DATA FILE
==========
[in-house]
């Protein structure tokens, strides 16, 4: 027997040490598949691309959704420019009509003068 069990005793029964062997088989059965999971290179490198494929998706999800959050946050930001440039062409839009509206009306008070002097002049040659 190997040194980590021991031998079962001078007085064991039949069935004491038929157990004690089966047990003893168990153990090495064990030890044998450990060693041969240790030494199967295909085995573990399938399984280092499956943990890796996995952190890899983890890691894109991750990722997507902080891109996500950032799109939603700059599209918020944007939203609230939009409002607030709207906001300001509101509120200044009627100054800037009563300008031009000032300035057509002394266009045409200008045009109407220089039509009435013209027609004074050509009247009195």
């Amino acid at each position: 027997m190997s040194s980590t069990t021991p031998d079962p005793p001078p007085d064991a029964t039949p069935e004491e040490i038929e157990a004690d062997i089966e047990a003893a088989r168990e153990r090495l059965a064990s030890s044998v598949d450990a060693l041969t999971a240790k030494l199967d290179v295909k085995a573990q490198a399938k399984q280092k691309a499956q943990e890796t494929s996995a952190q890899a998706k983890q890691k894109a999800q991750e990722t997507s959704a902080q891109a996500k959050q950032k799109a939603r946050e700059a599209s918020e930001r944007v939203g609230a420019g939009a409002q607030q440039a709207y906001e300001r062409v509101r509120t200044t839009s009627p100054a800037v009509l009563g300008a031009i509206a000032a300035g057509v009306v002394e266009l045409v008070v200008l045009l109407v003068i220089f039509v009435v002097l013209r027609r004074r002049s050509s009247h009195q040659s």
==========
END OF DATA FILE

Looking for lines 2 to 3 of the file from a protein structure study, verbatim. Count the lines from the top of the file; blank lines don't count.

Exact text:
């Protein structure tokens, strides 16, 4: 027997040490598949691309959704420019009509003068 069990005793029964062997088989059965999971290179490198494929998706999800959050946050930001440039062409839009509206009306008070002097002049040659 190997040194980590021991031998079962001078007085064991039949069935004491038929157990004690089966047990003893168990153990090495064990030890044998450990060693041969240790030494199967295909085995573990399938399984280092499956943990890796996995952190890899983890890691894109991750990722997507902080891109996500950032799109939603700059599209918020944007939203609230939009409002607030709207906001300001509101509120200044009627100054800037009563300008031009000032300035057509002394266009045409200008045009109407220089039509009435013209027609004074050509009247009195």
């Amino acid at each position: 027997m190997s040194s980590t069990t021991p031998d079962p005793p001078p007085d064991a029964t039949p069935e004491e040490i038929e157990a004690d062997i089966e047990a003893a088989r168990e153990r090495l059965a064990s030890s044998v598949d450990a060693l041969t999971a240790k030494l199967d290179v295909k085995a573990q490198a399938k399984q280092k691309a499956q943990e890796t494929s996995a952190q890899a998706k983890q890691k894109a999800q991750e990722t997507s959704a902080q891109a996500k959050q950032k799109a939603r946050e700059a599209s918020e930001r944007v939203g609230a420019g939009a409002q607030q440039a709207y906001e300001r062409v509101r509120t200044t839009s009627p100054a800037v009509l009563g300008a031009i509206a000032a300035g057509v009306v002394e266009l045409v008070v200008l045009l109407v003068i220089f039509v009435v002097l013209r027609r004074r002049s050509s009247h009195q040659s």